Nanga: Japanese Literati Paintings
March 30-April 6, 2005
Sebastian Izzard Asian Art LLC, in association with London Gallery Ltd., Tokyo, exhibited an impressive group of Japanese literati paintings during New York's Asia Week. Literati painting was the first school in Japan to reflect the artist's subjective response to his theme and medium. Based initially on the practice of largely self-taught amateurs, it never lost its emphasis on apparently artless brushwork, marking its development from and continued association with calligraphy.
Rhythmic, textured, and full of visual interest, Japanese literati painting, also known as Nanga, or the Southern School, had its roots in China and was influenced primarily by continental painting manuals that were imported to Japan in large numbers from around 1700 onward. Once adopted by the Japanese, Nanga acquired a new lyricism and combined with native styles to arrive at a school of painting distinct from its Chinese counterpart.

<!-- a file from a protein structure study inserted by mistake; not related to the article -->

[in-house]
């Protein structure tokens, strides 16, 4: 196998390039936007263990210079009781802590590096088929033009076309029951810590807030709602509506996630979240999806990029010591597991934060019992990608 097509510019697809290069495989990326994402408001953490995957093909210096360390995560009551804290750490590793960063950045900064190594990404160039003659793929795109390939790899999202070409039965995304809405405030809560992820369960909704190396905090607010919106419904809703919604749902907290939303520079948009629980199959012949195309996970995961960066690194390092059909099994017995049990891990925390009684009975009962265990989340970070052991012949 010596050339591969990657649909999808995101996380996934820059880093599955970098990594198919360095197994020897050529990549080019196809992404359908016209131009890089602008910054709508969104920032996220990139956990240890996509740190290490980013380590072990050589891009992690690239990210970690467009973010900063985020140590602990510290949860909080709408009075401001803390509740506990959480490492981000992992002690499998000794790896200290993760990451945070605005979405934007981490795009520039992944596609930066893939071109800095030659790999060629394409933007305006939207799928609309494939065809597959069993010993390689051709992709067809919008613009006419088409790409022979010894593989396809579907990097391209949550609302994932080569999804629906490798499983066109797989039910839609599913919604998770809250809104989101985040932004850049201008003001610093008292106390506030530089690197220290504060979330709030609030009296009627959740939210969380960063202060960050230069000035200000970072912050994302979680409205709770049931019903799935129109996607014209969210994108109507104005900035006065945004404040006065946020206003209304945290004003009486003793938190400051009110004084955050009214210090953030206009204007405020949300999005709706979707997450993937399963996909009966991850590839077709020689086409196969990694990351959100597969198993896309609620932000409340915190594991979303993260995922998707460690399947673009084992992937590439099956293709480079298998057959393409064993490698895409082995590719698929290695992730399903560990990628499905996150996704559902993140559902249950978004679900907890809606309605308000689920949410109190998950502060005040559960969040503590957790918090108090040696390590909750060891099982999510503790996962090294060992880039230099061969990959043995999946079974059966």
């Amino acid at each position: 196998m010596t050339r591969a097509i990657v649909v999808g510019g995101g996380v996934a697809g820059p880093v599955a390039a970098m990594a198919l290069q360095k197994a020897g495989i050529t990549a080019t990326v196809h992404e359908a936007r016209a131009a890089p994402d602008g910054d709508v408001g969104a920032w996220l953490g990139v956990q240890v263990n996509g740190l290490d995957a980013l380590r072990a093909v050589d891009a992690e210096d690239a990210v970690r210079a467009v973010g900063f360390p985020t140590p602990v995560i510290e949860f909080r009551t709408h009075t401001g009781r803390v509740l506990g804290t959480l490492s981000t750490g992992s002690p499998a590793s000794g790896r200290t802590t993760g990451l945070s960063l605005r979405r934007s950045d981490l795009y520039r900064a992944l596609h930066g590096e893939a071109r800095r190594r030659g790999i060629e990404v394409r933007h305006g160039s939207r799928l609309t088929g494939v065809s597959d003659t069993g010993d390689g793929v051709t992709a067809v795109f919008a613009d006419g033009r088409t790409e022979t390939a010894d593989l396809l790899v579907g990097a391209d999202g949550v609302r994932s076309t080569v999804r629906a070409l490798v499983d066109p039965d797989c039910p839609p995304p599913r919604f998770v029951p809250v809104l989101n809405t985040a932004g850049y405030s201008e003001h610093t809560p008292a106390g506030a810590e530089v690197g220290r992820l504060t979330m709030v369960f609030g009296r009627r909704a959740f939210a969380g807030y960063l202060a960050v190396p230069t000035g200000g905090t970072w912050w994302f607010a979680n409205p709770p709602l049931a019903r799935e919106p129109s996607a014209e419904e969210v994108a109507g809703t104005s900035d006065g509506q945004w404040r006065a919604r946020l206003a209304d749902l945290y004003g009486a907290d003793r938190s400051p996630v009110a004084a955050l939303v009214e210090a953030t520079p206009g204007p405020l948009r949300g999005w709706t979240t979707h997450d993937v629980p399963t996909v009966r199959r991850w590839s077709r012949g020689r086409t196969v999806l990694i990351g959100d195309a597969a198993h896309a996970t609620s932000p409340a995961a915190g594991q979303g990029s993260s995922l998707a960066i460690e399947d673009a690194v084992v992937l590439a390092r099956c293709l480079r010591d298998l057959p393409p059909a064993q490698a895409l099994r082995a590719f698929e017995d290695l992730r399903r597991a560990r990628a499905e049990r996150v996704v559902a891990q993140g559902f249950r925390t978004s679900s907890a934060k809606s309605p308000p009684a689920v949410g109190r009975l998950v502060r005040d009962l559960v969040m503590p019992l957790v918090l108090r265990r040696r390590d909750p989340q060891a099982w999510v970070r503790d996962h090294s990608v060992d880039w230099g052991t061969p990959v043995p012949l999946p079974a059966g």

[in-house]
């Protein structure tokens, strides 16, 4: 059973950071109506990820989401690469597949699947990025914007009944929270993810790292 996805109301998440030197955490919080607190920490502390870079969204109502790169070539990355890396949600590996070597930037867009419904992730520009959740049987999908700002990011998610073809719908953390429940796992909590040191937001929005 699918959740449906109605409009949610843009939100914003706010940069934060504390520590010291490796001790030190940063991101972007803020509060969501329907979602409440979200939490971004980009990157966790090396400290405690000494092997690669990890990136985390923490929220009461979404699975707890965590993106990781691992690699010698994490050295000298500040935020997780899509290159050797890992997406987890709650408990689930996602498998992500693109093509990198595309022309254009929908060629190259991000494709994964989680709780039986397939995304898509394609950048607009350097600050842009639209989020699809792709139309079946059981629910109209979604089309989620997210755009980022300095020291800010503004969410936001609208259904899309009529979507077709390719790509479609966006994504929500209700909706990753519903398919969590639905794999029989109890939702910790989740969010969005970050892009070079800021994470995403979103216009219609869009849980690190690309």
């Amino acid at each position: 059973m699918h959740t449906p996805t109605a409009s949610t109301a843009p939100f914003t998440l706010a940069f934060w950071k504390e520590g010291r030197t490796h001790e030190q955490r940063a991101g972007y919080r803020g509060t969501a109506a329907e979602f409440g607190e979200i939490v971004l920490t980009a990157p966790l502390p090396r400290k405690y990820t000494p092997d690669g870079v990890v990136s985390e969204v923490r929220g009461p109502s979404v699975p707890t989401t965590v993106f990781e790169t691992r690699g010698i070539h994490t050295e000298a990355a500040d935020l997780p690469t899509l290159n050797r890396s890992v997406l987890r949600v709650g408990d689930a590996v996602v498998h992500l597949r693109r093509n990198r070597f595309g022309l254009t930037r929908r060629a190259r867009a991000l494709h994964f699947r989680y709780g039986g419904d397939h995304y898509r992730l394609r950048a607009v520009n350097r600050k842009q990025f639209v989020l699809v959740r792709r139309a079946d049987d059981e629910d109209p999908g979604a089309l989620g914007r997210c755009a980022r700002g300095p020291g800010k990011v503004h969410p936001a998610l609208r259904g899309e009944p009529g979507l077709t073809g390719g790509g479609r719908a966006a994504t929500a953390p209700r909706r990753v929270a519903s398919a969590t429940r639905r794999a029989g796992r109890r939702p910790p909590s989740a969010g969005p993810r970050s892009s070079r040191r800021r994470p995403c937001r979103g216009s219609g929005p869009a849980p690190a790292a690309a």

The group of works in Nanga: Japanese Literati Paintings provides an unusual opportunity to grasp, in concise fashion, the entire history of the school from its origins in the early 18th century to the advent of Westernization and modernization in the mid-19th century. Through the masters represented, the range of subjects, styles, and brushstrokes that characterized Japanese literati painting are all explored.
Included in the exhibition were important works by the founding artists of the school Gion Nankai and Yanagisawa Kien; the luminaries Yosa Buson and Ike Taiga, professional painters who gave lyrical expression to Japanese themes; Taiga's wife, Gyokuran, a rare example of a woman artist at this date; and early 19th-century masters from the school's final flowering.
The group concluded with one of the most celebrated painting manuals produced in Japan in the Edo period, the woodblock-printed Taigado gafu, which incorporates motifs assembled from Taiga's works by his disciples after his death.